Lower Extremity Angioplasty; Carotid Angioplasty; Renal Angioplasty; 

Patients suffering from pain with walking, claudication or nonhealing ulcers may benefit from lower extremity Angioplasty and stent placement to increase the circulation to the legs. In addition, patients who have had strokes, dizziness or fainting spells may have blockages in the carotid arteries (the arteries that supply the brain). In the past surgery was the only alternative. Now we can offer carotid angioplasty and stent placement without the need of general anesthesia and prolonged hospital days to open these arteries. Similar angioplasty and stent techniques can be applied to the kidney arteries to treat patients with severe high blood pressure.

Laser Angioplasty

A laser device is utilized to open blocked arteries in the chest, legs and heart by pulverizing plaque that lines the arterial walls.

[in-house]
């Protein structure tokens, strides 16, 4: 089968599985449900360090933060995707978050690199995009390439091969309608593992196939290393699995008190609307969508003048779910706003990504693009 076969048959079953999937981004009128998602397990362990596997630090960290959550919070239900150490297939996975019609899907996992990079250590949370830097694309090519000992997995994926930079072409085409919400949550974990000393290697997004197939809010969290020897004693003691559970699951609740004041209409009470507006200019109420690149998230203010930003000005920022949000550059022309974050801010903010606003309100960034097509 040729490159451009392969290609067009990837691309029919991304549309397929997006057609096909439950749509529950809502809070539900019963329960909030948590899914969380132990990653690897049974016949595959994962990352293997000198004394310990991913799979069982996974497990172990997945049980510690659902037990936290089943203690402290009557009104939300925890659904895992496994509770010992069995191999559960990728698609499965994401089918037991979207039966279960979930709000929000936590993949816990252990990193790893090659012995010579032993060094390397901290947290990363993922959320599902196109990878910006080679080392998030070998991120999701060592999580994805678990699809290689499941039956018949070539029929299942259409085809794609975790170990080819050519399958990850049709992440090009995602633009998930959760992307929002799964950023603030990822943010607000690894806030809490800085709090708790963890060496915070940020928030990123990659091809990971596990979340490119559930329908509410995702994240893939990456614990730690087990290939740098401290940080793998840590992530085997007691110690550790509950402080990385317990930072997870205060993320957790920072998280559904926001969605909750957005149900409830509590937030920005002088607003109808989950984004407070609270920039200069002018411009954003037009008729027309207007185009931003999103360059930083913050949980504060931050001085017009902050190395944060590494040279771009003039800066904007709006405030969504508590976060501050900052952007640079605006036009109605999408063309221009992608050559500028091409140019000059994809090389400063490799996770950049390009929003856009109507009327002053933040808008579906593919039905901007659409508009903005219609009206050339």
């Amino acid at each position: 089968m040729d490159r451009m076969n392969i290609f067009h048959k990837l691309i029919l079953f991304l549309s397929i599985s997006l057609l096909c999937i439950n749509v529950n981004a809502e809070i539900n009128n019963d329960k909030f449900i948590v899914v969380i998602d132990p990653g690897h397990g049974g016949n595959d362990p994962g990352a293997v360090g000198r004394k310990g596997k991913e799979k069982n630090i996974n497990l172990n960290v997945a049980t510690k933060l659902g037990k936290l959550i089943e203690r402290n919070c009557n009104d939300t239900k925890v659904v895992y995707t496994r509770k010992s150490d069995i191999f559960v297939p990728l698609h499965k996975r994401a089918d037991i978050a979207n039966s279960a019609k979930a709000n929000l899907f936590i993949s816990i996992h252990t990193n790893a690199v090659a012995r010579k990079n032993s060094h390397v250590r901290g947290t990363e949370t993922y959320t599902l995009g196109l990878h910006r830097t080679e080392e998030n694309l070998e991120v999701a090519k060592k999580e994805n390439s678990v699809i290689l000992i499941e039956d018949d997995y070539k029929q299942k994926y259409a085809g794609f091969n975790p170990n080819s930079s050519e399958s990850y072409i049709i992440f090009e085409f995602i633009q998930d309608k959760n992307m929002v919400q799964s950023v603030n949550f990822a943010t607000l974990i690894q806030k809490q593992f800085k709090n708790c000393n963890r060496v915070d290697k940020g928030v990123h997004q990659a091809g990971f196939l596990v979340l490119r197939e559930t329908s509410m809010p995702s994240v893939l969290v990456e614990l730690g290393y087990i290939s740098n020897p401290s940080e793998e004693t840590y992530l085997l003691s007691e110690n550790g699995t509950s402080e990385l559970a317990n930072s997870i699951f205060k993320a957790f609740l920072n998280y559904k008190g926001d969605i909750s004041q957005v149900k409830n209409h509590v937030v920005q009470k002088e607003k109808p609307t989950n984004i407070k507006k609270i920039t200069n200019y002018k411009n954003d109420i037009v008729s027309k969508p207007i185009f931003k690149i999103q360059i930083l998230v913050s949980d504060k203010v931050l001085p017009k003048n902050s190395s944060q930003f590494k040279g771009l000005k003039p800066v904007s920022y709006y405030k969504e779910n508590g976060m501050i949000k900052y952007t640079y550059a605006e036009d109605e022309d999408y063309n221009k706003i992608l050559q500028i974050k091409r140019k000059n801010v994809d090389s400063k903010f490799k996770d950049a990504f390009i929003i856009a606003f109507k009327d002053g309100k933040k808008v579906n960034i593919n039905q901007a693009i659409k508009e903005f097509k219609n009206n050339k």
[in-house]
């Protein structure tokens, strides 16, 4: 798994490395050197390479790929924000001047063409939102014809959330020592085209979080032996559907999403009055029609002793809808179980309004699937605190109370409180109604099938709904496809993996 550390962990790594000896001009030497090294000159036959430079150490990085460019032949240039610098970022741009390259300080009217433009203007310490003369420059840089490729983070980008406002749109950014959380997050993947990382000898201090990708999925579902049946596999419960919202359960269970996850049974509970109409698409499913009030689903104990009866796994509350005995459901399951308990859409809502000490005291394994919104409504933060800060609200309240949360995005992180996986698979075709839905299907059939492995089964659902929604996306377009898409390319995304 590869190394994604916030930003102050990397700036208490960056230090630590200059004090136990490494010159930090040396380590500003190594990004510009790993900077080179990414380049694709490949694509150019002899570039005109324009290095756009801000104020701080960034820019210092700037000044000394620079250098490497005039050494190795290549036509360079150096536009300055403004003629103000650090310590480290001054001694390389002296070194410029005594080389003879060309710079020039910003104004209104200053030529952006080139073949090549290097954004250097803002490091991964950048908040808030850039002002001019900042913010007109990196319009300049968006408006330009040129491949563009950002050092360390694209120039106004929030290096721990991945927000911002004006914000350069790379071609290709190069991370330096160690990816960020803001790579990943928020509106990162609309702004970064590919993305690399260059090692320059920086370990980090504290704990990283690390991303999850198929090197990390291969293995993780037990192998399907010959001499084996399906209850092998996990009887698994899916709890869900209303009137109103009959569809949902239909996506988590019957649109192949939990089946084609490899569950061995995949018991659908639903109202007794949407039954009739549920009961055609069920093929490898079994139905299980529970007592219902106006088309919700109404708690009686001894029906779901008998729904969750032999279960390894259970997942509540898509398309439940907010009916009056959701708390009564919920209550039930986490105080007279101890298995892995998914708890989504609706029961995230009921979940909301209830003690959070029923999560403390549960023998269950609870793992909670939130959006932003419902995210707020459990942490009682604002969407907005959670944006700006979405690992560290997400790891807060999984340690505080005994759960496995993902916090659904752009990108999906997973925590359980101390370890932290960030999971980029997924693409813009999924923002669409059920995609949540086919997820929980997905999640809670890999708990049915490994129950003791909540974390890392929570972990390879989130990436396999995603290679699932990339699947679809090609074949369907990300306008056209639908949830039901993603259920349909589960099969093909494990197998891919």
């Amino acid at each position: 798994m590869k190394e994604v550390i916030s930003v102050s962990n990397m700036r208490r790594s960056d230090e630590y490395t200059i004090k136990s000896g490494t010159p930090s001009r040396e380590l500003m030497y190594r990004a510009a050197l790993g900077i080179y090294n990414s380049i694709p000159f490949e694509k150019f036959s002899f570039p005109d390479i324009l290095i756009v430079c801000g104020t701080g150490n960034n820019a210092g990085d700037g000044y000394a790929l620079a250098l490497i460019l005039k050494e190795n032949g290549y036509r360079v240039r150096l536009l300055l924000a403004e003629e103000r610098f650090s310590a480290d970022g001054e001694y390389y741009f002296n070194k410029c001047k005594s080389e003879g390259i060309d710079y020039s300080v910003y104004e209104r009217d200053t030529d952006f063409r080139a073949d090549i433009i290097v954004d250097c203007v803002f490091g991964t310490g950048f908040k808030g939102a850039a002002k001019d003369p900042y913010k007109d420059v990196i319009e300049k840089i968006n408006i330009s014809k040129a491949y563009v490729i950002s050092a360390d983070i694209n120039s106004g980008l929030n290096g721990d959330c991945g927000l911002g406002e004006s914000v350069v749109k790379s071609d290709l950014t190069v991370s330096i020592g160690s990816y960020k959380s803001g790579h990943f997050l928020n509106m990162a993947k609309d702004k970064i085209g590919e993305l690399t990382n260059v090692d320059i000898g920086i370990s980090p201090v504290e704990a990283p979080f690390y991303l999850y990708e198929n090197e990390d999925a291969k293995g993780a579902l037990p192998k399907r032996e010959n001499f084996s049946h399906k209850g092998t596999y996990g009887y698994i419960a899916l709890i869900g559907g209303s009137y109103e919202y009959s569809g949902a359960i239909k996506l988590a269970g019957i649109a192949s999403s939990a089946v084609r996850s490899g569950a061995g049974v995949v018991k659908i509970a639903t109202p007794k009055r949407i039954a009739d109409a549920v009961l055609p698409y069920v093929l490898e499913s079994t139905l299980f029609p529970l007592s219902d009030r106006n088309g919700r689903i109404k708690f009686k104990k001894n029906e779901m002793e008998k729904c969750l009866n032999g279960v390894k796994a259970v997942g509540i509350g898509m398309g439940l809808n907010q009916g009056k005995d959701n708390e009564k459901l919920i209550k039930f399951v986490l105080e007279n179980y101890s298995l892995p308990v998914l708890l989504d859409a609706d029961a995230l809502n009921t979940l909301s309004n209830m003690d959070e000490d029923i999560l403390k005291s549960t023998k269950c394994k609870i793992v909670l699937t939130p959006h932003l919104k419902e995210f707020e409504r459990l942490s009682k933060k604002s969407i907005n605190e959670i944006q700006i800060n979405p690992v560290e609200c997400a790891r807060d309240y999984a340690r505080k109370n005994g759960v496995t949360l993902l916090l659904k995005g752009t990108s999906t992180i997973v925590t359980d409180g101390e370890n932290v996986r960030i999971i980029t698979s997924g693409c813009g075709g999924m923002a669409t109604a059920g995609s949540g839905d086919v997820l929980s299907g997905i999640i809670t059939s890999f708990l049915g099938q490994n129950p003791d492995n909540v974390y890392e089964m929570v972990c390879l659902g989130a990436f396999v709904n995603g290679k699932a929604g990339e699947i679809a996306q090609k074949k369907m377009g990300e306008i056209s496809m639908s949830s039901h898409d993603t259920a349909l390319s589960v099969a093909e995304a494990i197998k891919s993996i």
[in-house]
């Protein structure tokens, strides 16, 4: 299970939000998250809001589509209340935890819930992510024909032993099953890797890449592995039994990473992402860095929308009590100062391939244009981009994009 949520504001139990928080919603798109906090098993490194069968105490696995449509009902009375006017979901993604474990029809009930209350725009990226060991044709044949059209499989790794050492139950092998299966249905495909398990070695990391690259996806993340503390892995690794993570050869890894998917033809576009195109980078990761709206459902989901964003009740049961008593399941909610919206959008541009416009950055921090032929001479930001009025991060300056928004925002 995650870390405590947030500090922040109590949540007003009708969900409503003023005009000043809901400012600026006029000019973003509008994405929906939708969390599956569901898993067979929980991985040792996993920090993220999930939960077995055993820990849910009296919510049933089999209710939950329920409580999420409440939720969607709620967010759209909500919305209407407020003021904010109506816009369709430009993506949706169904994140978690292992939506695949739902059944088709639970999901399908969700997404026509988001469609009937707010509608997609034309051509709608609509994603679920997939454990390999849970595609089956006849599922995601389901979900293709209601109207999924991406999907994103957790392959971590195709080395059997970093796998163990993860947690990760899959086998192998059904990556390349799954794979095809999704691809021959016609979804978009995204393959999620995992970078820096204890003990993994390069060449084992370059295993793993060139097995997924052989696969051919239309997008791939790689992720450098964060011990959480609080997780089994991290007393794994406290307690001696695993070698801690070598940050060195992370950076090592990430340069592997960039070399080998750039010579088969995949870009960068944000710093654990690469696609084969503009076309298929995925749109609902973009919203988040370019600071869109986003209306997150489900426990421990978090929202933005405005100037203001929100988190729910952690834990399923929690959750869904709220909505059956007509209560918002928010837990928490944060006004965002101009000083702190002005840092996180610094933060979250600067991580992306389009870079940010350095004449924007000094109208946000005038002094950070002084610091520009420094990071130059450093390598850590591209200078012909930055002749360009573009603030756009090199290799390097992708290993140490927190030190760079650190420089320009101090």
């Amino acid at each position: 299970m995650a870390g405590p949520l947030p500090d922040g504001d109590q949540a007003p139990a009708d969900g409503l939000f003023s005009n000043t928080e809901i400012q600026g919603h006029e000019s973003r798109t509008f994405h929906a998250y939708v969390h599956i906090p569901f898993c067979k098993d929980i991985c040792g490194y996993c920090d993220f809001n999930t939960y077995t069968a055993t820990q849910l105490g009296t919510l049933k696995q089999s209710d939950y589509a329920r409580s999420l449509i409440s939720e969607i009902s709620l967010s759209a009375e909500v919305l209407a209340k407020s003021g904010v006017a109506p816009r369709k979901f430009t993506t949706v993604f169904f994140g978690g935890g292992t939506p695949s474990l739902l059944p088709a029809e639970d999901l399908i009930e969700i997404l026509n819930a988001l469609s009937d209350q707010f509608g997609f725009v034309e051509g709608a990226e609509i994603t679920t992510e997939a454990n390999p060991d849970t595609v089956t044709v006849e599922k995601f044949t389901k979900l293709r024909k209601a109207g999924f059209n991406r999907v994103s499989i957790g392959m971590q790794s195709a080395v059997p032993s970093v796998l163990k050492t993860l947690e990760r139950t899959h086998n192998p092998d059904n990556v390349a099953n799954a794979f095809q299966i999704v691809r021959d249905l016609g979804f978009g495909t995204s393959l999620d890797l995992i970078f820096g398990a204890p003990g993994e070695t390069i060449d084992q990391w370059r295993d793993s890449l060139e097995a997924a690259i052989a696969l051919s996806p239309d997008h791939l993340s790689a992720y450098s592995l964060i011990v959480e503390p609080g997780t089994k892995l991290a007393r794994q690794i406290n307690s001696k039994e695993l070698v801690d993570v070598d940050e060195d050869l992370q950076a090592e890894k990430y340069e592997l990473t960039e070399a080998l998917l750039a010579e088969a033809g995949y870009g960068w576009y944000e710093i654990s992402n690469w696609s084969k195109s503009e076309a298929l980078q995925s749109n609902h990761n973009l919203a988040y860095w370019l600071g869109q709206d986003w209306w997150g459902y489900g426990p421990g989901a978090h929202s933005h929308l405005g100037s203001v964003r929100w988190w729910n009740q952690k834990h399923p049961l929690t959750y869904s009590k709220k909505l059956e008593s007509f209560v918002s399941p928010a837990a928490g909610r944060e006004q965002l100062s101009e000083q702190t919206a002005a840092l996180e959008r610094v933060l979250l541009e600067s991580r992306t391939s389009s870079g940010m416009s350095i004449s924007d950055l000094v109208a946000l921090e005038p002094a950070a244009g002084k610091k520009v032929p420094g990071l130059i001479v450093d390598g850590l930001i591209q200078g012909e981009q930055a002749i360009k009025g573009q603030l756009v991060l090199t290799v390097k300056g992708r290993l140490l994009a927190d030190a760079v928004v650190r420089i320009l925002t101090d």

Angioplasty with Stenting

In most cases, balloon angioplasty is performed in combination with the “stenting” procedure. A stent is a small, metal mesh tube that acts as a scaffold to provide support inside the coronary artery. A balloon catheter is used to insert the stent into the narrowed artery. Once in place, the balloon is inflated and the stent expands to the size of the artery and holds it open. The balloon is deflated and removed, and the stent stays in place permanently. During a period of several weeks, the artery heals around the stent. 

Angioplasty with stenting is most commonly recommended for patients who have a blockage in one or two coronary arteries. If there are blockages in more than two coronary arteries, coronary artery bypass graft surgery may be recommended.